Rant about writers, publishers, and other vague individuals commissioning art
Here’s another one from this year’s archive of unposted stuff. I held off posting this because it’s a sample for a children’s book. I get frequently approached specifically for children’s books. It boggles me. What on my website gallery captures this particular interest? Maybe it’s the choice of style… but you know, just because you wrote a gleeful children’s story and it’s fashionable in our desperate economic time to put on a happy face, it doesn’t mean I am suddenly going to drop everything and draw bright, friendly, optimistic pictures. It’s artistic integrity. I have a firm commitment to the sense of realism to everything I do, whether it’s the anime/cartoon style, or super realistic images. Realism doesn’t mean it looks photo realistic, it refers to the conceptual aspect of a style.
Now this guy didn’t do what typically happens. He had a story that actually fit my style – it was a darker, grittier story, and it was more for boys I’m guessing or girls with that strand of interest.
But what I’ve experienced and seen happen to other illustrators has been that people inexperienced with working with artists treat illustrators like mindless puppets. Let me get this out there…I really don’t give a fuck how good you think your idea or story is. You’re talking to creative people…creative people have ideas all the time. It’s easy to have an idea, but it’s hard to have a truly great idea… and then when you do, that doesn’t make you king of the hill. An idea by itself isn’t worth anything until it’s actualized. You have an idea, but you can’t draw, so you go to an artist. Because you can’t draw, you must treat the artist with respect. For me personally – I’ve been kicking around doing this for 8 years professionally. I think I have some idea of what I’m doing, and I don’t need a condescending tone from a client like I need them to tell me how to move my hands to make the lines. I have a professional demeanor, so it’s not going to show, but I do get really irritated when I deal with this. And you know what? That irritation ends up going into the work, unfortunately. It’s subconscious, and I am human, so it’s hard to let it go sometimes.
This image in particular – this was a very condensed 2 hrs of work, because this client only felt like paying for 2 hrs. What I mean is – I gave an estimate, and I guess I made this mistake in terms of pricing – but I gave a range, and the client picked the lowest number in the range like it was a choice. Fine, you get what you pay for. This only irritated me because I have a pretttttyy expansive portfolio of work to show off what I can do – why do I need to create a specific sample? Further, they had no idea what they’re art budget was for an art-heavy book, and they were a “publisher”.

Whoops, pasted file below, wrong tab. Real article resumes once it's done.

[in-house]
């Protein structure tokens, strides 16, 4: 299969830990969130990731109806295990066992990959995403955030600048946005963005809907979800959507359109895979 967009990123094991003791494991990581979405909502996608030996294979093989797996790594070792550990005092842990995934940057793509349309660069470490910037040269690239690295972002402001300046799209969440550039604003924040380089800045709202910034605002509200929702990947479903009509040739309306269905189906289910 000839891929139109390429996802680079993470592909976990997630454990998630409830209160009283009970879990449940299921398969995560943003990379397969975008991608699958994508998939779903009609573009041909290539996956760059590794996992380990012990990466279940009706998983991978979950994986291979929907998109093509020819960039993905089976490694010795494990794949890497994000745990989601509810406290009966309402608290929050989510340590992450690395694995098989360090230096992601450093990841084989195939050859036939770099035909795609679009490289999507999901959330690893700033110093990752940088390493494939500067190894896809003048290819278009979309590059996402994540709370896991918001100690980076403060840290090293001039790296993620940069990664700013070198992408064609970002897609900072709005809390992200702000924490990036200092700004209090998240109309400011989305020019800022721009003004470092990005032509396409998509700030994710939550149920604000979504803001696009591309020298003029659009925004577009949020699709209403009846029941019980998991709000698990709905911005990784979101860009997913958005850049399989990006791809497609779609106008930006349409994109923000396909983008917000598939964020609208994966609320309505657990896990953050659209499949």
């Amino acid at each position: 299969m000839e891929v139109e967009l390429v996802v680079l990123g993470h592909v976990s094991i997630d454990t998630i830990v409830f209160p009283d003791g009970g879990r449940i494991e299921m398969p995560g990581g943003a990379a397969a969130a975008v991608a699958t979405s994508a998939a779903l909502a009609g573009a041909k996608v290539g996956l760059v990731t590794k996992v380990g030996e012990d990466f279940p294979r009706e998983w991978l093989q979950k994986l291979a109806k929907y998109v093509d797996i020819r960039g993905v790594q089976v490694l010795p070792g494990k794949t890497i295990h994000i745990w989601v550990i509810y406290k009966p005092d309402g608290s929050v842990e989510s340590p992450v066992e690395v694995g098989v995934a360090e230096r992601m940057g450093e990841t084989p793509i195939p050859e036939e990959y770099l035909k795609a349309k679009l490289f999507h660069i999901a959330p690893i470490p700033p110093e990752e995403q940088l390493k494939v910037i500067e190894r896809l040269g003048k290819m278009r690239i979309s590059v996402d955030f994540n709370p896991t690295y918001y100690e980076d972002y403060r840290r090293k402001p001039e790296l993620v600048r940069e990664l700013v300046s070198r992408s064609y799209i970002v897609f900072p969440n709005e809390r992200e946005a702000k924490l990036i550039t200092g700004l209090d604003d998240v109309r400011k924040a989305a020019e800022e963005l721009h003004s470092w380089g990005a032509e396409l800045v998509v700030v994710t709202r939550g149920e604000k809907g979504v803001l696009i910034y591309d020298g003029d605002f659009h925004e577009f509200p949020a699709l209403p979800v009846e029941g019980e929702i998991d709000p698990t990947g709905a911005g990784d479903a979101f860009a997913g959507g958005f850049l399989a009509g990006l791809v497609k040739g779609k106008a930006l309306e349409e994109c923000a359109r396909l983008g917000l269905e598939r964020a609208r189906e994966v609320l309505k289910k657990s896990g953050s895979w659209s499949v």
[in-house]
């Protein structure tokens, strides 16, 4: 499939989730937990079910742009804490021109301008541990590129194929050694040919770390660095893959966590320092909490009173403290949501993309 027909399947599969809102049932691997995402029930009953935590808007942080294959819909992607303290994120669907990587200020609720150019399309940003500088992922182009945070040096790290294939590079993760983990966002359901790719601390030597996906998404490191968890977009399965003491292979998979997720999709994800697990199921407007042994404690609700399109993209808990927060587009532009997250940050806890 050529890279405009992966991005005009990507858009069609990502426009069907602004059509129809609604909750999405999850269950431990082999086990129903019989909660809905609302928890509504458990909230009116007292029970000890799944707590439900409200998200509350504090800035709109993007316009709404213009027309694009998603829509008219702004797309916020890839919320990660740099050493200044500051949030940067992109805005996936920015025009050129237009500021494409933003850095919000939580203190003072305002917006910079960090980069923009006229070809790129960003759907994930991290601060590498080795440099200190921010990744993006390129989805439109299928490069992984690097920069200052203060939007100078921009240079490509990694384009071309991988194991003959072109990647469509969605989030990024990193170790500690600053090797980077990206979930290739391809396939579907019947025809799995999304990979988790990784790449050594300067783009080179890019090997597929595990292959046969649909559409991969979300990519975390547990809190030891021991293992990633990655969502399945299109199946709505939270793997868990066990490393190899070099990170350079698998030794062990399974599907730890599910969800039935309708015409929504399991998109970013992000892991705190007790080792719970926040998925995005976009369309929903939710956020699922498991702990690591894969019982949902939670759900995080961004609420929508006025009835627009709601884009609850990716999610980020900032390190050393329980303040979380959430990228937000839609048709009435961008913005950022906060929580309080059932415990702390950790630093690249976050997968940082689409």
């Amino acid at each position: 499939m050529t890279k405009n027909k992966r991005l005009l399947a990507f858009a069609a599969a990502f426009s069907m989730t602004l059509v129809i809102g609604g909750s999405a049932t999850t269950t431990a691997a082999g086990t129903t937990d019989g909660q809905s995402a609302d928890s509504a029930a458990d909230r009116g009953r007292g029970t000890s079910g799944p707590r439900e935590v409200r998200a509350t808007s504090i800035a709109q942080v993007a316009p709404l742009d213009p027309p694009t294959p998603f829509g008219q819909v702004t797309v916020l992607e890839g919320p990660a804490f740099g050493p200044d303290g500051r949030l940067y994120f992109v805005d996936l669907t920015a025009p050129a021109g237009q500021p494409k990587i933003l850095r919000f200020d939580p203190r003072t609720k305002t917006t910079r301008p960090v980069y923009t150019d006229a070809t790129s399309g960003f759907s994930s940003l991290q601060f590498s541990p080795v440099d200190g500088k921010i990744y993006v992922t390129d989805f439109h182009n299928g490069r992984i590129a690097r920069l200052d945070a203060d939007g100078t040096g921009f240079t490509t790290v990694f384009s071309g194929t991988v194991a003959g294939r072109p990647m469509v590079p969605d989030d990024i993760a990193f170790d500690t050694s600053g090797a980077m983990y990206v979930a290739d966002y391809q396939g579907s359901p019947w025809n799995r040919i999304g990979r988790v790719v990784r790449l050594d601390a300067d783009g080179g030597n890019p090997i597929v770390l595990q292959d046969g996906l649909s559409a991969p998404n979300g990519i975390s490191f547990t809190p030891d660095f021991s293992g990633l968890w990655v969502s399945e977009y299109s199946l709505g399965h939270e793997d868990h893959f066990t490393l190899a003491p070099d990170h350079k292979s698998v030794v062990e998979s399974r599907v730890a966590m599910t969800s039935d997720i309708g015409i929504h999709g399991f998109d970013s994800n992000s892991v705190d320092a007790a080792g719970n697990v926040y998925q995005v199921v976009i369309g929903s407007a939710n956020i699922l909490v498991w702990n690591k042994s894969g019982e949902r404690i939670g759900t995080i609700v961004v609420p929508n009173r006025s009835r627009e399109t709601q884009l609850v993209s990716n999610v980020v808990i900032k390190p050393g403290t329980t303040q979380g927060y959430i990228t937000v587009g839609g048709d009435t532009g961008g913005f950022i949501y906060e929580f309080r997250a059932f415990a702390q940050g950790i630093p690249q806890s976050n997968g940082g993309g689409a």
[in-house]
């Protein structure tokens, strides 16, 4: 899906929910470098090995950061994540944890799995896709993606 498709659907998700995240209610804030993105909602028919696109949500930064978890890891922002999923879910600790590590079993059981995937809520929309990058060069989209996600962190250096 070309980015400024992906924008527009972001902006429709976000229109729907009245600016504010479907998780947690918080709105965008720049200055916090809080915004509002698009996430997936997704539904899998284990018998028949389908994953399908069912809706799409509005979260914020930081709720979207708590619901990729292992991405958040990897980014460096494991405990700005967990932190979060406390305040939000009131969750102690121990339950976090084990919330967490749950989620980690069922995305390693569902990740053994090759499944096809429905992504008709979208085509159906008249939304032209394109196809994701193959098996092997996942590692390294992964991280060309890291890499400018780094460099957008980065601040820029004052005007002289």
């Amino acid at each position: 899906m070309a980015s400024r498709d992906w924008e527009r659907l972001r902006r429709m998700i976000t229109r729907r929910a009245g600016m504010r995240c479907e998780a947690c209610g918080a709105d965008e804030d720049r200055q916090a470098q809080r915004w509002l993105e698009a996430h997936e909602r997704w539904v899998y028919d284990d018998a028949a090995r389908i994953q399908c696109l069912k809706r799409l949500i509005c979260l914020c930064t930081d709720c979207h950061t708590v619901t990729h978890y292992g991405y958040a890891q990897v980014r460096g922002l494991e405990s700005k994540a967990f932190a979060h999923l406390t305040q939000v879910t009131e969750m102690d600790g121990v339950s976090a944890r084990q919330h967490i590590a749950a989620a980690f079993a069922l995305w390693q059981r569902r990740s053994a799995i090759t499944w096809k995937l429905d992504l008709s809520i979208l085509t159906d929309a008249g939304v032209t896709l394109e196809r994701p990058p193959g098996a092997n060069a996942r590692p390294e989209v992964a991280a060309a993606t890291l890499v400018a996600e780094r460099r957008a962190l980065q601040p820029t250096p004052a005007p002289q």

The problem I have with a lot of people is that they approach me with NO CLUE AT ALL of what they want, no prior research, no character design (in this case), no medium choice, size…page count even.. a photo of the person they want a portrait of… and they want to know the total cost of the project right away. I have nothing to work with to form an estimate, so I give a range based on what I’ve done in the past when I think a person is going to get too confused or bored of answering questions. Otherwise, I literally waste hours asking questions which should have been considered in the first place.
There’s too many “publishers” and “writers” out there. Honestly, I think you’re a fool calling yourself a writer if you haven’t sat down for at least 15 minutes and written a backstory or a visual description of the character you want automatically designed for your novel or children’s story by the illustrator. So far, every indie comics, graphic novel, children’s book job post I’ve come across this year has been like that. No vision at all, no forethought. Without saying, the same has been the case in film.
Just because you own a digital camera, doesn’t mean you’re a photographer. Just because you know a bit of French, doesn’t make you suddenly qualified as a French translator. Just because you have a pair of sharp scissors and a razor, doesn’t make you a barber. Just because you have a keyboard with all the keys and a screen to type on, doesn’t make you a writer.